The results presented today are labelled preliminary. They are based on data collected in 2011 and 2012, with the 2012 data still under analysis. Publication of the analyses shown today is expected around the end of July. A more complete picture of today’s observations will emerge later this year after the LHC provides the experiments with more data.

Positive identification of the new particle’s characteristics will take considerable time and data. But whatever form the Higgs particle takes, our knowledge of the fundamental structure of matter is about to be enriched.

The STFC pays the UK contribution to the CERN budget as well as supporting UK participation in the four LHC experimental detector projects, including the Higgs boson detectors ATLAS and CMS. This investment, along with the more than 200 UK nationals employed by CERN and nearly 600 UK scientists regularly working at CERN has been a major contributor in enabling us to announce this discovery today.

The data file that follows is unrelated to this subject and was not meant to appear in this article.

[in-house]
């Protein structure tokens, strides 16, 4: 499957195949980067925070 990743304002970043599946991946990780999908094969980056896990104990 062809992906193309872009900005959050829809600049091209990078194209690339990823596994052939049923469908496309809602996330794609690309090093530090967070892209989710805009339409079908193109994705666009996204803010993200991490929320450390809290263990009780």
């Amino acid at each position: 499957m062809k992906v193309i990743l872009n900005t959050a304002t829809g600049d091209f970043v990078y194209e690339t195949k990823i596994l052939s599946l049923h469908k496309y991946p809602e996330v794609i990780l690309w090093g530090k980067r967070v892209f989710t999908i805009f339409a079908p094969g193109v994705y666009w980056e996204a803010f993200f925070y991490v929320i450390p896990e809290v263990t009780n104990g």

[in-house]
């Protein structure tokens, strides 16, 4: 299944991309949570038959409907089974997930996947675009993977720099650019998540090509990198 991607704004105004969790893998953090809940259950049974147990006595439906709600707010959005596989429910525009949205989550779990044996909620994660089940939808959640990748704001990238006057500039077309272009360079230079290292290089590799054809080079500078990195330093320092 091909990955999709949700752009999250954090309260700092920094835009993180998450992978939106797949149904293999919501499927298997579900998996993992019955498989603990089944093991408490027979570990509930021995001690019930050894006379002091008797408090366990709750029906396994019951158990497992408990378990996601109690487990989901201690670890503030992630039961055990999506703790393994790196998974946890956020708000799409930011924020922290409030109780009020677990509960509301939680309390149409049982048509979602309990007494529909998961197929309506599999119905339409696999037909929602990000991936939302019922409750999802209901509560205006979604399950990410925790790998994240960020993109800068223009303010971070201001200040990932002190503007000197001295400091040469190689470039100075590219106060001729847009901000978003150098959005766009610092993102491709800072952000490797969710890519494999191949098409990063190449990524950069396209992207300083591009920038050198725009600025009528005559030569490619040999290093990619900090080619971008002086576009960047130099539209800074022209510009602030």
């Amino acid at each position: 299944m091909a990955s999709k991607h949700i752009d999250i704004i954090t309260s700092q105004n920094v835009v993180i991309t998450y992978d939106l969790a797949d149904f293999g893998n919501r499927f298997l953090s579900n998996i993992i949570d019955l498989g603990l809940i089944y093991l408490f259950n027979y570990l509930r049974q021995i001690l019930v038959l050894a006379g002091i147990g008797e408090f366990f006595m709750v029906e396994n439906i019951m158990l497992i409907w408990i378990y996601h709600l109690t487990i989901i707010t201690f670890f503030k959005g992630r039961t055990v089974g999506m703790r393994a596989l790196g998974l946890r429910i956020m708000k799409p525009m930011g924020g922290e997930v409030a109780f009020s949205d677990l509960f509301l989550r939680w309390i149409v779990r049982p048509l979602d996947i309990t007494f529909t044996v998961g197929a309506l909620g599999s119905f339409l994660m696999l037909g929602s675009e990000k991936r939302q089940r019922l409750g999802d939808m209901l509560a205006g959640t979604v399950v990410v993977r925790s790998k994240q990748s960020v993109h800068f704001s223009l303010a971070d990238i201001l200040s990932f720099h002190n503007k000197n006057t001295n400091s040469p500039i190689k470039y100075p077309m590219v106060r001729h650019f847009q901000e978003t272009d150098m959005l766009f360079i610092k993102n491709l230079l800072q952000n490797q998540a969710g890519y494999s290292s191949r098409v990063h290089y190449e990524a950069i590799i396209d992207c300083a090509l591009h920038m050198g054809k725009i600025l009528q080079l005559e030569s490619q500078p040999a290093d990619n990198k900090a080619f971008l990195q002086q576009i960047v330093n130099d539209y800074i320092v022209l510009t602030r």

Notes for Editors


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Corinne Mosese STFC Press Officer
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Jane Binks
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The Science and Technology Facilities Council is keeping the UK at the forefront of international science and tackling some of the most significant challenges facing society such as meeting our future energy needs, monitoring and understanding climate change, and global security.

The Council has a broad science portfolio and works with the academic and industrial communities to share its expertise in materials science, space and ground-based astronomy technologies, laser science, microelectronics, wafer scale manufacturing, particle and nuclear physics, alternative energy production, radio communications and radar.

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Last updated: 17 November 2015